• to mean 'food' in her explanation.

  • One key fact in the rise in the popularity

  • of the biscuit is meal times. Before the

  • Industrial Revolution, people have a later

  • breakfast and earlier supper. By the

  • end of the Industrial Revolution,

  • breakfast is much earlier, the

  • evening meal is much later, so you've

  • got this big gap of time where people

  • need sustenance, and so lunch comes

  • to greater prominence and tea time

  • comes to greater prominence, and

  • snacking - so there's this great

  • opportunity for biscuits - something

  • small, something ready, something

  • easily consumable, not expensive,

  • you know, a bit of a sugar rush.

  • Right, so it was the Industrial Revolution

  • that led to the rise - that's the increase -

  • in the popularity of biscuits. Because

  • the time between breakfast and dinner

  • in the evening increased, people got

  • hungry and they needed food to give

  • them energy - what Anastasia

  • called 'sustenance'.

  • So, this is when smaller meals, such as

  • lunch or tea, became important or

  • more well-known - it had greater

  • prominence. And this included snacking

  • on biscuits. These were cheap and

  • easily consumable - easy and

  • quick to eat. And because of their

  • ingredients, they gave you a

  • sugar rush - a quick blast of energy.

  • Of course, now, we eat biscuits

  • at any time, and because of their

  • sugar content, we know to only eat

  • them in moderation Rob!

  • I think a packet a day is fine - but

  • a whole box, well, that would

  • really take the biscuit!

  • Take the biscuit! Good idiom

  • there, Rob, to mean 'be the most foolish,

  • annoying or surprising thing to do'.

  • But now let s find out the answer to

  • my quiz question. Earlier, I asked

  • which country are barazeks

  • traditionally eaten in?

  • And I thought Syria. Was I right?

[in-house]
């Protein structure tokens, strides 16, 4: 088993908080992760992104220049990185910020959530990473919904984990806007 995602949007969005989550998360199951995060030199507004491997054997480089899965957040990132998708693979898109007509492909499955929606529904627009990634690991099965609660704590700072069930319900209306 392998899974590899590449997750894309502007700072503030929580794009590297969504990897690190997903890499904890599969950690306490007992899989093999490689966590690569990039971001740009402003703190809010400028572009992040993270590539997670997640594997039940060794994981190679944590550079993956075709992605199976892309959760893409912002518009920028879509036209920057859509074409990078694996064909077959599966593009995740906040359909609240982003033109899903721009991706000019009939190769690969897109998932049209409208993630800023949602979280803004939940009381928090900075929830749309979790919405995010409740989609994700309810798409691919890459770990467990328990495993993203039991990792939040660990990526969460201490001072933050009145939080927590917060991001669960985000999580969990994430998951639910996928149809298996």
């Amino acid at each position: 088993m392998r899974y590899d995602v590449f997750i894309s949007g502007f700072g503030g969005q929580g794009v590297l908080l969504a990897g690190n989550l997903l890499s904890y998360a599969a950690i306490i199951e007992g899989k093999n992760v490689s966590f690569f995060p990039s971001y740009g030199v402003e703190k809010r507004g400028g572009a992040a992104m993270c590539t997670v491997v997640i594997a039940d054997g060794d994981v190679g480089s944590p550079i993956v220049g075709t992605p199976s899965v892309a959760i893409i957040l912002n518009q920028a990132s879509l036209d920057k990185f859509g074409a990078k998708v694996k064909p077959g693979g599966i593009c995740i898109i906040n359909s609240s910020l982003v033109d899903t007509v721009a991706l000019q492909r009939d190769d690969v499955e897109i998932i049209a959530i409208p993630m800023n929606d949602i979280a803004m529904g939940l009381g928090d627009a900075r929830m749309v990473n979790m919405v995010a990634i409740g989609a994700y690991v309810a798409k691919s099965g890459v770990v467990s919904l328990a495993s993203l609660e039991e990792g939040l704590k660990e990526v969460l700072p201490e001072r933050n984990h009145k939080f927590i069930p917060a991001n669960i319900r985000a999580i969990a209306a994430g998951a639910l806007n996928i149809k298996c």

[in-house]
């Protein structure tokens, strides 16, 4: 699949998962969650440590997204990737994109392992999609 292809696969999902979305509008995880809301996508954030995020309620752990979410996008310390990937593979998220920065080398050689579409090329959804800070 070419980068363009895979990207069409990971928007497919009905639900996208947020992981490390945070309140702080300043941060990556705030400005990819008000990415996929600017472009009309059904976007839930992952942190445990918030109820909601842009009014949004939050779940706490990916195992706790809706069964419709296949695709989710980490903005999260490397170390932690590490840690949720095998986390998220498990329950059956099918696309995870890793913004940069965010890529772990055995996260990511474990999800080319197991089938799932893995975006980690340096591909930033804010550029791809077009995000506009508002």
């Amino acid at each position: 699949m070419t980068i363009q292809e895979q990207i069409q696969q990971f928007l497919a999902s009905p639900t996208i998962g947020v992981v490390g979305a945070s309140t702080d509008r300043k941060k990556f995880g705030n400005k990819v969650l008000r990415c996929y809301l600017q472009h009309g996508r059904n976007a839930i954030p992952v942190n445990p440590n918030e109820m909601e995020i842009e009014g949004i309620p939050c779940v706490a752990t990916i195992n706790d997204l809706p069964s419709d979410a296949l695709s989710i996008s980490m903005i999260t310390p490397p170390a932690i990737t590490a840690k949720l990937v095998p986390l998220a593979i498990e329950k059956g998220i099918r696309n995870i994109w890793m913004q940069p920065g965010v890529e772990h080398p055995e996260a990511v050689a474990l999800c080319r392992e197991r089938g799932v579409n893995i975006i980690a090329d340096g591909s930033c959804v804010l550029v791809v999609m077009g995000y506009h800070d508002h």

• Yes, you were. Well done.

  • You are a smart cookie! Barazeks

  • are biscuits filled with roasted sesame

  • seeds and pistachio chips.

  • They sound delicious. I would love to try some.

  • OK, well we've been discussing the

  • language of biscuits and mentioned

  • some of these words. 'Dunking' describes

  • dipping something, like a biscuit, into

  • liquid for a short period of time.

  • Describing something as being fit

  • for consumption means it is edible -

  • which is another one of our words

  • and means 'it can be eaten'.

  • 'Sustenance' is another word for food.

  • And something that has 'prominence'

  • is important or more well-known.

  • And when you get a 'sugar rush', you

  • get a quick blast of energy from,

  • unsurprisingly, eating something

  • containing lots of sugar.

  • OK, well, we only get six minutes for

  • this programme - that's the way the

  • cookie crumbles - so we're out of time.

  • Bye for now.

  • Goodbye.

Hello. This is 6 Minute English from BBC

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B1 biscuit rob eaten programme syria industrial revolution

The language of biscuits - 6 Minute English

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    林宜悉 posted on 2021/04/08